2018-01-12 / News Update

DDEAMC library is deep resource for students, researchers, staff

David M. White
Dwight D. Eisenhower Army Medical Center


Marybeth Gaudette, Dwight D. Eisenhower Army Medical Center’s Health Sciences Librarian, gets to know the depth of the library’s collection Dec. 14, 2017. 
David M. White / DDEAMC Marybeth Gaudette, Dwight D. Eisenhower Army Medical Center’s Health Sciences Librarian, gets to know the depth of the library’s collection Dec. 14, 2017. David M. White / DDEAMC Medical students and researchers at Dwight D. Eisenhower Army Medical Center have a powerful tool at their fingertips in the Health Sciences Library, off the fourth floor lobby. This hidden jewel is open to the public as well.

“The library is a complete literature resource for medical education,” Marybeth Gaudette, the health sciences librarian, said. “But our librarians and our services are available to patients, family members as well as DDEAMC staff.

“We have access to 6,600 medical journals and data bases,” Gaudette said. “These are medical and Army databases and journals. In addition to resources available through the Interlibrary Loan program, there are many e-books and e-journals users can access.”

Institutions such as DDEAMC’s Health Sciences Library employ specialized health sciences librarians who “are information professionals, librarians or informaticists who have special knowledge in quality health information resources,” according to the Medical Library Association. “[Health sciences medical librarians] have a direct impact on the quality of patient care, helping physicians, allied health professionals, administrators, students, faculty and researchers stay abreast of and learn about new developments in their fields.”

Although DDEAMCs library never skipped a beat, the medical librarian position has been vacant for more than 24 months. Gaudette stepped into the role last October. But this daughter-of-a-Marine’s route to health sciences librarian has a number of twists and turns, including an undergraduate degree in dance and time as a court reporter. She earned graduate degrees in Library Science and Information Science from Indiana University in Bloomington, Indiana.

Gaudette has been a librarian at Prince Albert Parkland Health Region in Saskatchewan, Canada, the United Arab Emirates University in Abu Dhabi and later served as the Director of the UAE’s National Medical Library. She returned to the states in 2013 to set up and direct the Health Sciences Library for the Alabama College of Osteopathic Medicine, after which she worked for 18 months at Fort Gordon’s Woodworth Consolidated Library. Before coming to DDEAMC, she served as a Health Sciences Librarian at the Air Force School of Aerospace Medicine at Wright-Patterson Air Force Base, Ohio.

She has had her sights on returning to Augusta, Georgia, for a while simply because she loves the area, from the multiple historical societies to the classical music scene where she has performed with the Augusta Choral Society and in Augusta University opera productions.

But it’s Gaudette’s day-to-day activities where she contributes most to the mission of DDEAMC.

“I love the interaction with the nurses, doctors and researchers, she said. “Unlike a repetitive university setting, there is something different every day.”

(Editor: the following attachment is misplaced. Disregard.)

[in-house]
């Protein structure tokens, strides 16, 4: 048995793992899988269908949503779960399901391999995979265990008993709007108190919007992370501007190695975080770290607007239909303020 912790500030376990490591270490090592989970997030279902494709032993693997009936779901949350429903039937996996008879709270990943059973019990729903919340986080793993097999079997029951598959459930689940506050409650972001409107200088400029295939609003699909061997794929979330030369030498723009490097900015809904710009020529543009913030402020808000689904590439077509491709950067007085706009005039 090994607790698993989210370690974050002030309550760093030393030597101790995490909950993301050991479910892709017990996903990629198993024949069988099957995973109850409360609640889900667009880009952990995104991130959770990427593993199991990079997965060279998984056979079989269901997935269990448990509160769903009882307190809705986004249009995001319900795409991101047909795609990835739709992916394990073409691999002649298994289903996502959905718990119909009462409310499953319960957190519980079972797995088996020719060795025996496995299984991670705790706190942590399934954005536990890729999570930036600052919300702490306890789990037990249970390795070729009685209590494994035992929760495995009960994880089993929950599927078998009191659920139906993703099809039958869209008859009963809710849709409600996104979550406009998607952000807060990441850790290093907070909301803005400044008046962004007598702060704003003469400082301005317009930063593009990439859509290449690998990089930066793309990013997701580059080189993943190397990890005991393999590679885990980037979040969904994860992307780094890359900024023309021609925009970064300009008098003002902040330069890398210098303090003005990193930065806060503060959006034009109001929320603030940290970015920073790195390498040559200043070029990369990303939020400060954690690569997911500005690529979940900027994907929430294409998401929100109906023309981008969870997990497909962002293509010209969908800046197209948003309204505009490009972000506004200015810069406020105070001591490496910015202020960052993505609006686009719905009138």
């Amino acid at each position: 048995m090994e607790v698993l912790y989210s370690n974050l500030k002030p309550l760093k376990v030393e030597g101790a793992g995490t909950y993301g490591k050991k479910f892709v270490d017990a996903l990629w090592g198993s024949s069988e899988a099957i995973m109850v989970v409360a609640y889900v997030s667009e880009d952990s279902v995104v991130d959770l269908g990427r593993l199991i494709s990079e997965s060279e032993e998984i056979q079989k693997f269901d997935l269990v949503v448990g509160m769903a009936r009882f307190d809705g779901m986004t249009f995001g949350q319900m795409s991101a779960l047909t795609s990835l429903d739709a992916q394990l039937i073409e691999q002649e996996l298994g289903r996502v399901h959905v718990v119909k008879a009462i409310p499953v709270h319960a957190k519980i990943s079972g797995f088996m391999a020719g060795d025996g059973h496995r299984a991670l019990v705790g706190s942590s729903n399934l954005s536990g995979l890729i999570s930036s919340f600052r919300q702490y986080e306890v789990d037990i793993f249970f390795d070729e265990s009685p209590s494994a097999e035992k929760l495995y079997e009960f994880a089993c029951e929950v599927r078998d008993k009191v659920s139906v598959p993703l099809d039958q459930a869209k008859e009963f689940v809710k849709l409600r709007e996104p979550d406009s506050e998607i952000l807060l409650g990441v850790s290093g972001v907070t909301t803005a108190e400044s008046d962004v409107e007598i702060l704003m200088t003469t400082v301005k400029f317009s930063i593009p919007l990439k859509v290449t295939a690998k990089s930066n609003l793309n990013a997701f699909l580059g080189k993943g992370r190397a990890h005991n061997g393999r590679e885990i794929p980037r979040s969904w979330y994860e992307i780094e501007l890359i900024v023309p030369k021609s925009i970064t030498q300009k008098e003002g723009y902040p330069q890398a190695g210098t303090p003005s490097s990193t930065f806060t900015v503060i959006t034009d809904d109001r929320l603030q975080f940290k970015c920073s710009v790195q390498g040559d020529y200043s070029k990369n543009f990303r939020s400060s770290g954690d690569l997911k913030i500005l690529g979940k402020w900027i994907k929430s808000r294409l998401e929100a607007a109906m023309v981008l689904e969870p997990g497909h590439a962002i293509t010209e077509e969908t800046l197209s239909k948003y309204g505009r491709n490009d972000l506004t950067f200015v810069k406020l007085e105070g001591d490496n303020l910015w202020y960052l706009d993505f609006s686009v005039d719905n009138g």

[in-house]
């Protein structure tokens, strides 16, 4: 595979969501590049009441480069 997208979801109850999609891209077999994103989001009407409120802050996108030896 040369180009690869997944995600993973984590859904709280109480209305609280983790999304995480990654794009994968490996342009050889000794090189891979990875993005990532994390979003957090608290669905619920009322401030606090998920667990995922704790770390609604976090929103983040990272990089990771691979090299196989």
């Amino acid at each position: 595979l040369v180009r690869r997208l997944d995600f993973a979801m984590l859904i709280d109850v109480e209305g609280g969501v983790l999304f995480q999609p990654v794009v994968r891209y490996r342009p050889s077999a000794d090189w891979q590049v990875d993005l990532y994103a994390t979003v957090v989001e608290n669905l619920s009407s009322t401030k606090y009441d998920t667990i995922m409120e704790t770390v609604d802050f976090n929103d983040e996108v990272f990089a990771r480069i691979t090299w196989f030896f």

Residents and clinical staff have access to the Health Sciences library 24 hours a day, seven days a week. For everyone else, regular hours are weekdays from 8:30 a.m. to 4:30 p.m.

Make better decisions

In one Veterans Administration study (eight hospitals) where clinical searches were conducted by librarians, health professionals said about search results:

95% — useful to direct patient care;

89% — reinforced a mode of treatment;

49% — influenced the advice to patient and family;

49% — altered the mode of treatment;

30% — influenced the choice of treatment;

30% — affected the choice of drugs;

16% — affected the choice of tests; and

14% — influenced the diagnosis. (Jemison, K, et. al., 2009)

A study in 118 hospitals with more than 16,122 participants found:

95% reported that information provided by a librarian resulted in better informed clinical decisions

48% changed advice given to a patient;

33% changed the choice of drugs;

25% changed a diagnosis;

23% changed the choice of tests; and

12% changed post-hospital care or treatment as a result of using resources and services provided by librarians or the library (Marshall, JG, et. al., 2013)

A systematic review of 28 studies demonstrated a range of impacts including:

37-97% impact on patient care;

10-31% impact on diagnosis;

20-51% change in choice of tests; and

27-45% change in choice of therapy (Weightman, AL, et.al., 2005) Avoid adverse events with information from medical librarians

In a large study across more than 110 hospitals:

13% avoided misdiagnosis and adverse drug reactions;

12% reduced medication errors;

6% avoided patient mortality (Marshall, JG, et.al., 2013)

Health care professionals reported benefits as a result of information from search requests in eight Veterans Administration hospitals:

3% avoided adverse events or complications, while

8% avoided patient mortality (Jemison, K, et. al., 2009)

– Source: Medical Library Association

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